What type of tax will you be focusing on? Corp, Partnership, Estate & Trust, Personal? There is a world of difference in these areas.
Do you want to constantly try and track down new customers with shoe boxes or do you want to deal with corporate type accountants and bookkeepers?
You'll need to do a lot of reading and learning before you can comfortably/confidently hang your shingle out as a tax preparer. As stated in an earlier reply, the E&O part of tax prep is scary.
Not to bash CPAs but in my experiences, they have not always made the best personal tax preparers. The ones I've interacted with did personal income tax returns as a side to their 'Day' job just because they thought it would be easy money. As a former Enrolled Agent with over 15 years in the tax business, I still don't have a whole lot of respect for most CPAs.
I'd like to thank everyone for all of the advice I've received so far. My main reason for wanting to have my own tax business is because I'd like to make extra money and I believe there will always be a need for tax professionals. I do realize that I have a lot of work ahead of me. Thanks everyone for your responses and I welcome any further advice you may have to offer.
Should I be reading between the lines here in that your desire for pursuing "extra money" is more urgent than the time required to get your tax business started and generating the cash flow required?
Actually its not lol. I like what I do and I make good money doing it. I would mainly like to work on my own terms. Meaning I am tired of waking up going to an office to do work that can be done from home. I also do not enjoy sitting in a cubicle during "down time" doing nothing. I would just like to be able to work whenever I want to. I would love instant results but I know that I will have to put in some serious work to achieve the goals I have set for myself. Ultimately I would love to become a fraud investigator. I'd like to obtain, at the least, my CPA and CFE, I am also considering other professional certifications. I know achieving my goals willl take time and hard work so I am willing to put in the time and all the needed effort to accomplish those goals. Me realizing how much I truly hate waking up in the early mornings made me think more about eventually having my own business which I could do part time and set my own hours and do auditing part time until I've obtained those professional certifications and obtained the experience needed to move toward a career in fraud investigations.
Awesome news from your end, Tiki! Thanks for providing further insight into your situation. I hope you will post what you wrote in a special place somewhere that will serve as reminder of "why" you need to continue your pursuit. I earned my Certified Identity Theft Risk Management Consultant designation this past fall. It is turning out to be a great complement to the work of my husband, the CPA. He is able to offer his clients a value-add they had never contemplated previously. My interest in doing so came as a result of my volunteer work on a Homeland Security committee at the state level. I personally think you will find a bigger opportunity in following the pursuit of fraud risk management consulting, but of course, you will have more "punch" doing it as a CPA.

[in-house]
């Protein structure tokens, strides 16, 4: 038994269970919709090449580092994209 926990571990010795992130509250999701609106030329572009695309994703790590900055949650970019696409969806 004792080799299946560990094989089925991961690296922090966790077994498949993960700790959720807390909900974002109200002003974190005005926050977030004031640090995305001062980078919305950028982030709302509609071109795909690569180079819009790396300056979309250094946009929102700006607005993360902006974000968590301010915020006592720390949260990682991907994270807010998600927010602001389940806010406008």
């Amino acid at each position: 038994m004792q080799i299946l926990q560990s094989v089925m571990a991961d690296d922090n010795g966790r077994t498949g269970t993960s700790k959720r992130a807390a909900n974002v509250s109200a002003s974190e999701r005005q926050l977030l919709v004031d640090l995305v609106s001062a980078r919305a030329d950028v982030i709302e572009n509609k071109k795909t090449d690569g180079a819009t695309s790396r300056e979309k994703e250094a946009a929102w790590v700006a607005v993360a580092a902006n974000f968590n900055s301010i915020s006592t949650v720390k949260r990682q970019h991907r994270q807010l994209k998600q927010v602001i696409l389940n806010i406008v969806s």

You're on the right track. There's a lot to be said for "Fail to plan; plan to fail." I'm looking forward to your progress reports.
About Barb - http://www.westward.com/people/barbt.htm
What services do you provide with your Certified Identity Theft Risk Management Consultant designation? I do plan on working my way up to my CPA. I'm currently in the process of studying for my CFE. I'm hoping to obtain that certification early next year and then move on to the two classes I need to sit for the CPA. I got a promotion this summer so my partner is definitely pushing me to work on my next promotion and the CPA in order to eventually be promoted to manager. I have a lot of ideas but I'm definitely trying to gain as much knowledge as possible so I can make the right decisions.
Starting you own tax business shouldn't be a problem. Most of the tax preparers working for CPAs or other well-known tax practices only take a 2 weeks training but If you are going to be in business for yourself you need more than that. The most important thing that you should keep in mind is how you're going to retain your clients and the only way to do that is through the service you are going to offer. I started my practice not long ago and I realized that you need more than the basics. Personally, I took five tax classes along with my Masters and I plan to take 2 more. The bottom line is: learn as much as you can so you spend less time on returns in order to increase your revenue and know what clients not to accept to avoid problems with the IRS.
Go to original post
Reply to original post
I am currently an auditor at a CPA firm, I previously worked as a contract auditor for the Department of Defense. At some point I'd like to start my own small business, something I can do from home. I'm interested in starting a tax business because there will always be a need for tax professionals. My issue is that I have a BBA with a concentration in Accounting but I have never taken a tax class. I'll be taking a tax class this summer to qualify to sit for the CPA. I'd like to if any has any advice on how to learn as much about taxes as possible or about starting my own tax business?